The title translates to: ‘grandmother’s music box’, so you might want to play it a little slower than I had my computer record it…
To increase the number of scales available to the player – the “Three Blind Mice” exercise was evolved to challenge and extend the player – and to encourage the use of ALL the buttons on the instruments.
Three Blind Mice is an interesting tune – it covers the complete scale and covers most of the simple note values. The exercise was devised to be circular – play through the “sharp” keys and then through the “flat” keys – if still sane – keep going until the mind rebels!
The things we discovered with this exercise – how easy the key of E is to play in – and how difficult it is not to play F# in the “flat” keys.
One of the many privileges of being the ICA Librarian is to distribute and discuss music with members from across the world. In recent weeks I have been corresponding with concertina players in the USA, Canada, Ireland, The Netherlands, Germany, Australia, France, Italy and the UK.
I am particularly pleased that David Gardiner from New Zealand, kindly accepted my invitation to discuss and play extracts from one his favourite pieces from the library – the Intermezzo from Pietro Mascagni’s one act opera Cavelleria Rusticana. Premiered in 1890, this popular work is set in Sicily and tells a passionate story of love, betrayal, jealously and death!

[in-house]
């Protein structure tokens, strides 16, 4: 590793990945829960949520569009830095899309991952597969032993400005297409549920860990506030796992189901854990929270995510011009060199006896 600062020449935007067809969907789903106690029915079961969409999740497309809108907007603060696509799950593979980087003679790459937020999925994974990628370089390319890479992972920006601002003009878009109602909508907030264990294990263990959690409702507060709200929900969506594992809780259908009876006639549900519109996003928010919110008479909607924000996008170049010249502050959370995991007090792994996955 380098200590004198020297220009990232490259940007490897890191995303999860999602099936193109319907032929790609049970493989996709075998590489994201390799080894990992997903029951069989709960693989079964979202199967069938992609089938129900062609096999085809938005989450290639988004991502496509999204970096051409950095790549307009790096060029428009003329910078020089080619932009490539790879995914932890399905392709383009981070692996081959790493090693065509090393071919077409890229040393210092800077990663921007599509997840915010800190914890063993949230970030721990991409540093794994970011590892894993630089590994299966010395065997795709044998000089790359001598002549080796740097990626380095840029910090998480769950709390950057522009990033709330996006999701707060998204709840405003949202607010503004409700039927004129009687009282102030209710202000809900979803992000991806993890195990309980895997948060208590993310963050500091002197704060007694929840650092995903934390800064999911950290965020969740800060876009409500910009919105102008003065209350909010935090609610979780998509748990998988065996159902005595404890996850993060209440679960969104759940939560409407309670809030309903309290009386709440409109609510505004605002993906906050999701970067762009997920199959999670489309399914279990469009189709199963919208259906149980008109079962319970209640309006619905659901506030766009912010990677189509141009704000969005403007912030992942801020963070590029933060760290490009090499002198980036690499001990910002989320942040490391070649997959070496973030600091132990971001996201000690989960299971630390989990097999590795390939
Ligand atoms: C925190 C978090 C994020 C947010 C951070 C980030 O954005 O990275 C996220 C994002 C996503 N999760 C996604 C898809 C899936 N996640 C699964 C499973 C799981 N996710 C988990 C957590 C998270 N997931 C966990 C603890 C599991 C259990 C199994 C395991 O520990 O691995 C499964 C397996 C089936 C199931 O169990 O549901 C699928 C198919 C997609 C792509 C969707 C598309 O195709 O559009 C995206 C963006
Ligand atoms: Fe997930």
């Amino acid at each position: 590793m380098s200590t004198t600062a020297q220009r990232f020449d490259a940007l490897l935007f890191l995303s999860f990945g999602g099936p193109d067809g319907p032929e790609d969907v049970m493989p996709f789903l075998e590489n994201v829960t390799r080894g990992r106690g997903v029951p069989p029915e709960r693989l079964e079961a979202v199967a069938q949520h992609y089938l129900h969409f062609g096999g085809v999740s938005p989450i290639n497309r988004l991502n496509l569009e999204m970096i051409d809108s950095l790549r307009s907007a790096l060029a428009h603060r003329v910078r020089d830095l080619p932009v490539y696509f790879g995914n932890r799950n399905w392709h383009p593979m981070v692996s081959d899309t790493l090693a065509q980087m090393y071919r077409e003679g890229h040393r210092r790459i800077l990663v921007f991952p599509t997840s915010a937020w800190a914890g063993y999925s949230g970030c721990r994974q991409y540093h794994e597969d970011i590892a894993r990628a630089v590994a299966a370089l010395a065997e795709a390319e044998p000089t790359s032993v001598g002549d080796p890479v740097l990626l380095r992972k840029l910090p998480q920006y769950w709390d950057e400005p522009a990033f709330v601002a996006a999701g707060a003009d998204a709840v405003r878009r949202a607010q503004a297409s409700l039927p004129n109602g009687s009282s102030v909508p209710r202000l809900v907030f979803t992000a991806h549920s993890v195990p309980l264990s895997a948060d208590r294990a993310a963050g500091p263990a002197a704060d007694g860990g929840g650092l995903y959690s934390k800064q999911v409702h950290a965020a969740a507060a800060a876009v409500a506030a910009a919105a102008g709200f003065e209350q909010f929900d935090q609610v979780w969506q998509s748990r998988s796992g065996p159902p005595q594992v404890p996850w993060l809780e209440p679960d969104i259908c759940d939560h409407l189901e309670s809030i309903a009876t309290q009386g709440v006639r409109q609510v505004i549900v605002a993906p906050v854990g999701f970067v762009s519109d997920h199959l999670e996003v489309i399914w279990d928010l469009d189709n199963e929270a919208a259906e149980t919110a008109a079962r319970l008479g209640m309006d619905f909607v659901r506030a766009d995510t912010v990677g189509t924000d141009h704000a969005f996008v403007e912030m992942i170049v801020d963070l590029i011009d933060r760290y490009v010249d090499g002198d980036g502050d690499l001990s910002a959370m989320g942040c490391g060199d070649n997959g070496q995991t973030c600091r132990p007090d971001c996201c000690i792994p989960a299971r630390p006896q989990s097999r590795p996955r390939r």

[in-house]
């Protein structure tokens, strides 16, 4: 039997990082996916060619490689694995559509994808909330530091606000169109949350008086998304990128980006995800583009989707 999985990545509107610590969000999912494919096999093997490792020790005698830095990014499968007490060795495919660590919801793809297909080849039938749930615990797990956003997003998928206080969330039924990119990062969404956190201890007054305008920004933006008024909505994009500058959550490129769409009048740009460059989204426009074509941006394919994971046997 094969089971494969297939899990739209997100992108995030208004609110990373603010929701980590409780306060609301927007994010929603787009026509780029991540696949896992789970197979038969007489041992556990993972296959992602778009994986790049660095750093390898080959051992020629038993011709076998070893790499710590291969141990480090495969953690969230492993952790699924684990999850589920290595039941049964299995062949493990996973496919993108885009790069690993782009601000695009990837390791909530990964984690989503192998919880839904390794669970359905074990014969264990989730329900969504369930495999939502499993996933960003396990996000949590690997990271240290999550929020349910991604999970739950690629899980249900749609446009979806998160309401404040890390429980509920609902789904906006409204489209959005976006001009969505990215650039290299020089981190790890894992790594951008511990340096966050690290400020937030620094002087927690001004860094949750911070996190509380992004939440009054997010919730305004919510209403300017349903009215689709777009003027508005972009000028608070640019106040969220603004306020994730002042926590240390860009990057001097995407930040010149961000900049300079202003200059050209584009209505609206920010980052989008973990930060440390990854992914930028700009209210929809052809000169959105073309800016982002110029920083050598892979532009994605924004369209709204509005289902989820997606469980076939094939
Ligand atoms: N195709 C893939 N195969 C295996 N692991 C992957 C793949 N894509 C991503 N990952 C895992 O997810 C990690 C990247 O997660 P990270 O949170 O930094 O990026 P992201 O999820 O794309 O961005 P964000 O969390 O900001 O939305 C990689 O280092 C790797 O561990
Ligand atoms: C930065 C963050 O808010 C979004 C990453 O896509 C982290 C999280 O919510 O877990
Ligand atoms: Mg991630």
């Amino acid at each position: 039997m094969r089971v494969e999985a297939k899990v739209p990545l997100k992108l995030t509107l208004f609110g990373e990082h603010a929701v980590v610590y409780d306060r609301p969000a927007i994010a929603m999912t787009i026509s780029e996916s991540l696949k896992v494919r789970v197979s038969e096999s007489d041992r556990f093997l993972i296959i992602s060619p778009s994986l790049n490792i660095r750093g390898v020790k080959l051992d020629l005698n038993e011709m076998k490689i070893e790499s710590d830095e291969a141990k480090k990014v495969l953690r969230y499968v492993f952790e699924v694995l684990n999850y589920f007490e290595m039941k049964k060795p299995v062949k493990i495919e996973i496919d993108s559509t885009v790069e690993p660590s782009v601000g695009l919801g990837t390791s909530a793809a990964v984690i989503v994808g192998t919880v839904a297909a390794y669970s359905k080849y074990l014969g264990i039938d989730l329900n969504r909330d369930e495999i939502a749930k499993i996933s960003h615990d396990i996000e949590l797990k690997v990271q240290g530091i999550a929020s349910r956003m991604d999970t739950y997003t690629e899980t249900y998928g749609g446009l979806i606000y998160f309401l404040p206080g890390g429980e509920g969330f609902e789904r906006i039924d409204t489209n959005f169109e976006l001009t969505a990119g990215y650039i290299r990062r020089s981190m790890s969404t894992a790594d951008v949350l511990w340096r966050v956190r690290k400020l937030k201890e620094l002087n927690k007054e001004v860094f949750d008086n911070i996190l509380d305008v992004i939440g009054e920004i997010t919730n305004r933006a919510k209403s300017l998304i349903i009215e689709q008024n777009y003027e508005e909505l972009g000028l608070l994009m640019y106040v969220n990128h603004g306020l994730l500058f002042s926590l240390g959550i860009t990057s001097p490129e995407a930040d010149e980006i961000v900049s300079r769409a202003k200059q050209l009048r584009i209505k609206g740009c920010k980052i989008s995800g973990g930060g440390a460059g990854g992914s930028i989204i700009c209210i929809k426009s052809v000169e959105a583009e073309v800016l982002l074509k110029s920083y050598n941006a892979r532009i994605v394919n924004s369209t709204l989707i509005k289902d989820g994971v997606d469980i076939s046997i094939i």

The arrangement is made by Henry Stanley, a prolific music arranger for the concertina, who during the 1940’s and 1950’s made hundreds of beautiful hand written arrangements for players on request.
On the link below you can hear, David play some extracts from the piece. Wonderfully expressive, this is only a glimpse of what’s to come as David’s full version will be available on the forthcoming CD Duet International – which we all look forward to.
A copy of this music for Duet is available at Concertina.com:
And a brand new arrangement of the piece for English Concertina by Stephen Taggart is available to ICA members by emailing librarian @concertina.org – and lots more music too.